But when you are focused on the substance and the substance alone; that’s it. It’s like, how do I get this? What do I need to do to get it? How do I get more of it? How do I get away with using it so other people don’t know? How am I hiding from the woman that might see me buy another case of beer today? You don’t even have time sometimes to think about, oh wait, this is just bad. Right? I have a problem; I have an issue here.

I think we kind of got to it. I don’t know if there’s anything more that we need to elaborate on. We talked about it from a general perspective, so forgive me if I missed it, but I feel like there’s probably a more specific moment where you realized like, okay, like crap, something’s gone wrong here sometime during the pandemic. So, was there a more specific moment where you’re like, yeah, this needs to stop, or what happened?


[00:26:56] Matt Leonard: There’s a couple events in my mind that I kind of remember significantly. The first one was right before the pandemic my girlfriend dumped me. I went into the pandemic depressed and lonely, feeling isolated. All those things that everyone felt during that period of time, that only really gave me an excuse to drink more and more. So, I just kept escalating.

I got put on notice from my job. So, I cleaned up my act for a couple weeks. Then I was like, nah, I’m good and went right back to drinking again, missing work, stuff like that. Obviously, I got fired and then sometime right before Christmas I just felt absolutely miserable.

How to Get Sober: Suicidal Ideations

I know you’ve dealt with mental health struggles. I can’t remember if you’ve ever contemplated the suicide nature of things before. I’m not sure if I was serious or if I just wanted attention, but I reached out to my ex-girlfriend. I basically told her, I can’t do this anymore, I want to kill myself. I don’t know if I genuinely felt like I wanted that or just wanted someone to see me.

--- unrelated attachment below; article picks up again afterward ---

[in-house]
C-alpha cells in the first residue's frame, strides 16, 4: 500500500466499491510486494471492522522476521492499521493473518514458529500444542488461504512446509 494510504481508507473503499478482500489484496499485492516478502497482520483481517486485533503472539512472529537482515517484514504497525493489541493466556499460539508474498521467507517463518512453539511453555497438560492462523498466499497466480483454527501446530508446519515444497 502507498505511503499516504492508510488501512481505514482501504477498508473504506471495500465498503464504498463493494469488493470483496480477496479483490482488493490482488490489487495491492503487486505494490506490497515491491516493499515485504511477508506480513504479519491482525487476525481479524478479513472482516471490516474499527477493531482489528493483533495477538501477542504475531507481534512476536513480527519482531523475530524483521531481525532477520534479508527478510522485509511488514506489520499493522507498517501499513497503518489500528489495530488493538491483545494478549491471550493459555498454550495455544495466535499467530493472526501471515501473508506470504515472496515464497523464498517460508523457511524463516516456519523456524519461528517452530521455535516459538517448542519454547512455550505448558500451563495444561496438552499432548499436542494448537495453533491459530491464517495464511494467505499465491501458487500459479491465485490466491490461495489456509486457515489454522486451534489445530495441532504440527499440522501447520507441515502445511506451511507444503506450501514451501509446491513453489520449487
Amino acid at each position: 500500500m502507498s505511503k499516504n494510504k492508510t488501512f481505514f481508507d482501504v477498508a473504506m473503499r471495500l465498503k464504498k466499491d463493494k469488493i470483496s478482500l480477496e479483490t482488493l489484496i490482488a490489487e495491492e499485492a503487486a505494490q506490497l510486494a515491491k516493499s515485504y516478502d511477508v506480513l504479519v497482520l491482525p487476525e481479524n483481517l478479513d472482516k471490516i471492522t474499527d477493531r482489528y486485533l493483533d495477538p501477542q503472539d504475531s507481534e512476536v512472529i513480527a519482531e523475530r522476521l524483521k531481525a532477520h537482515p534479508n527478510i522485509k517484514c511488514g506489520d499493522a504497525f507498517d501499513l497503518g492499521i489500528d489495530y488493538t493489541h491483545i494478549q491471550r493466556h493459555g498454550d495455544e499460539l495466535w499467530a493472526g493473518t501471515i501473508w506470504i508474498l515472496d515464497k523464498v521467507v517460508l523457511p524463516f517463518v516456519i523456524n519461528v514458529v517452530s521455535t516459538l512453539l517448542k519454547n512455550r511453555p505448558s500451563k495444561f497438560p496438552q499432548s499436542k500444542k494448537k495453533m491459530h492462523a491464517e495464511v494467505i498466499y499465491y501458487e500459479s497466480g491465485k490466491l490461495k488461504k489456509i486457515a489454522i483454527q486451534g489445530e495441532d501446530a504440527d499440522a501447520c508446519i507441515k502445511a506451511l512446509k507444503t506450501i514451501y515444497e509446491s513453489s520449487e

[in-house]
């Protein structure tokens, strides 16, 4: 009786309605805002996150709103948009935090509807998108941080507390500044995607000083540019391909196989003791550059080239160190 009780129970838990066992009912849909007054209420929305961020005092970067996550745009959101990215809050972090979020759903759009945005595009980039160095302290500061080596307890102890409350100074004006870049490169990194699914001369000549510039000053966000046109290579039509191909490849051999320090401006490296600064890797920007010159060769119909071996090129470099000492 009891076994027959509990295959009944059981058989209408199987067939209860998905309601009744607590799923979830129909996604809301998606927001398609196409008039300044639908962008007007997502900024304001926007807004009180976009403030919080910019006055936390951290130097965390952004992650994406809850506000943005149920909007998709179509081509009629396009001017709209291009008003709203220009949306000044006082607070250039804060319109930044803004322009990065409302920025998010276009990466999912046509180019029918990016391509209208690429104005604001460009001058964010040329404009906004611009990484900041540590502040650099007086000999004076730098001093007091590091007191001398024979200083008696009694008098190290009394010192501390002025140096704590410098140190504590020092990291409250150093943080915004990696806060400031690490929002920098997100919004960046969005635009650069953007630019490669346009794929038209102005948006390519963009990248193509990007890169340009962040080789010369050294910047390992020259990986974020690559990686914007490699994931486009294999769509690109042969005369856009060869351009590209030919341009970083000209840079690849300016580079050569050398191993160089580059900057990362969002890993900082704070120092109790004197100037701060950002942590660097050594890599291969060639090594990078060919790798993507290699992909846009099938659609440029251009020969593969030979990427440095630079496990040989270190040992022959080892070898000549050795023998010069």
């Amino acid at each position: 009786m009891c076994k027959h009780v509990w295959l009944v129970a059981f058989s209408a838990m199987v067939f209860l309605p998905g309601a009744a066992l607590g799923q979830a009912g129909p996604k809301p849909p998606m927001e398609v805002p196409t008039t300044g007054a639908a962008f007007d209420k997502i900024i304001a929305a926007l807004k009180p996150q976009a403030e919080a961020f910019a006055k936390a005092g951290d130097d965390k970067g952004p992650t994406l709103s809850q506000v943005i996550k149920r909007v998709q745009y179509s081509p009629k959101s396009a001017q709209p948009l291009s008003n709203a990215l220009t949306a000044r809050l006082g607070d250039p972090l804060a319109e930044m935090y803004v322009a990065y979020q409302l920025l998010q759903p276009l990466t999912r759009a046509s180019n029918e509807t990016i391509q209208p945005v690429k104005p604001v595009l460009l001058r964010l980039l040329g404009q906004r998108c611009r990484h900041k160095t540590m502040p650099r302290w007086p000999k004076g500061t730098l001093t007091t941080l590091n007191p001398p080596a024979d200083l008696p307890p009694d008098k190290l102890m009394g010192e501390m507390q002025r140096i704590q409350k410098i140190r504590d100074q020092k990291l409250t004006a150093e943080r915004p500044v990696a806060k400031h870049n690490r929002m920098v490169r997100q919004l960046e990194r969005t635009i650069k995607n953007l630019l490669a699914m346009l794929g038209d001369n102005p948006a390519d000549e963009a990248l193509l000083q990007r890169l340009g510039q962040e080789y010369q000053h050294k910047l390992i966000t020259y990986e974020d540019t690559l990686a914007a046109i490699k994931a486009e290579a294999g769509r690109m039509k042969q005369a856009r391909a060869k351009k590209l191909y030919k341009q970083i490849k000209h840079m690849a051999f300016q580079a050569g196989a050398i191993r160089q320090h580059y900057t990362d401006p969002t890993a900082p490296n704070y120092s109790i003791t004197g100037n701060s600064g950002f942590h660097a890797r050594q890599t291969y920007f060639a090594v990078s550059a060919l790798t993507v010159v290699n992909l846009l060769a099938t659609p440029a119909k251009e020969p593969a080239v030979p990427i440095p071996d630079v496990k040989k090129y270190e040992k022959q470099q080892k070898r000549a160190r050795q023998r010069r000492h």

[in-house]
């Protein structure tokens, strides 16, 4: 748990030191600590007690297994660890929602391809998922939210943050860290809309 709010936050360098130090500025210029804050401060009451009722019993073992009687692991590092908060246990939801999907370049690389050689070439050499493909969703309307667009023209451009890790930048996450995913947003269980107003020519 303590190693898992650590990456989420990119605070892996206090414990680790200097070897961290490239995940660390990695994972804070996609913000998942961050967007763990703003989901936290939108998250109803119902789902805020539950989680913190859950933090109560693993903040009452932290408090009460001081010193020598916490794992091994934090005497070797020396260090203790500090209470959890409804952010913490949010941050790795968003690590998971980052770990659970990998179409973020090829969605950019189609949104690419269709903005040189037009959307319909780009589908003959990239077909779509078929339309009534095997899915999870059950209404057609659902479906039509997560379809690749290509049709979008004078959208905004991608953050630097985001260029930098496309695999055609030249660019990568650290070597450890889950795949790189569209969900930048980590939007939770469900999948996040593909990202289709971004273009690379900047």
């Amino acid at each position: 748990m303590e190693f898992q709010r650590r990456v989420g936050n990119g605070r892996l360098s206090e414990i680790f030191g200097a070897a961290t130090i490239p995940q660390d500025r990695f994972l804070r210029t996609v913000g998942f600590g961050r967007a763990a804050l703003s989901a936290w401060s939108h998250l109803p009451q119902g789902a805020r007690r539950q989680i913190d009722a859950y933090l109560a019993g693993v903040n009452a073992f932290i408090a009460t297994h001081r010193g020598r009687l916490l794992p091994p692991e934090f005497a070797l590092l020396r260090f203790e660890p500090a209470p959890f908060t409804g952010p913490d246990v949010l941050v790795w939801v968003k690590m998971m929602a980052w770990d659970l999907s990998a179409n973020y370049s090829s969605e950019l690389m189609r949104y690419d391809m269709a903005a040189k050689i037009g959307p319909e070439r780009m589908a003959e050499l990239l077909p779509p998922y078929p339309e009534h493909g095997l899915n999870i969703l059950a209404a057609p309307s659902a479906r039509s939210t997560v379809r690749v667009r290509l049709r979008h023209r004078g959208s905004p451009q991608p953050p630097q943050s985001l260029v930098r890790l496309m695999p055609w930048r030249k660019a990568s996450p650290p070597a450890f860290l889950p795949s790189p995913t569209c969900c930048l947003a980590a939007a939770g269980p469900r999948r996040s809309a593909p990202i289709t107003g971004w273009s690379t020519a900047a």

She reached out to my parents, which I got mad at her for doing. But you know what normal human wouldn’t do that. I’m grateful for that. So, my sister paid me a visit. They tricked me into going to a psyche eval at a hospital, which I knew all the right things to say that they couldn’t keep me there. I knew to say that I wasn’t suicidal. I didn’t have a problem, X, Y, Z. So, they’re like, all right, you’re free to go; you’re discharged.

I went home. My mom still didn’t really know exactly what I was doing, but I think they were slowly starting to put the pieces together of like why I had just been such an absent person over the last couple years, why I always looked terrible every time they saw me, stuff like that.

My mom got me home and she said, I think you need to stop drinking. I was like, for the rest of the week? She’s like, no, forever. I literally said, you’re high. I thought that was insane. To anyone going through stuff, just the idea that you have to quit forever is such a daunting idea. You know? It’s like, I’ll quit today, but I don’t know what next week looks like or next year.

How to Get Sober: A Drinking Celebration for Being Sober

It’s funny when you get to rehab and everyone says the same things that you always think, which is how you know you’re in the right place. Mine was like, I can quit for now, but like what happens when I get married? I can’t have a glass of champagne at my wedding? I’ve heard five other people say that since I’ve thought that.

It’s just how crazy an idea is that? It’s like, you’re telling me I’d be getting married, I’m living this awesome life with this woman that I love, and my biggest concern is that I can’t have a glass of champagne at my own wedding? It’s crazy the delusions that you tell yourself.

But I quit drinking right around when my mom said that. That was like the beginning of January. I was able to put it down. I kind of stayed with them for a couple weeks and then I went back, started living at my own place in Philadelphia again. I remember I was kind of going in and out, in and out. I took a week on and then I’d sober up a little bit.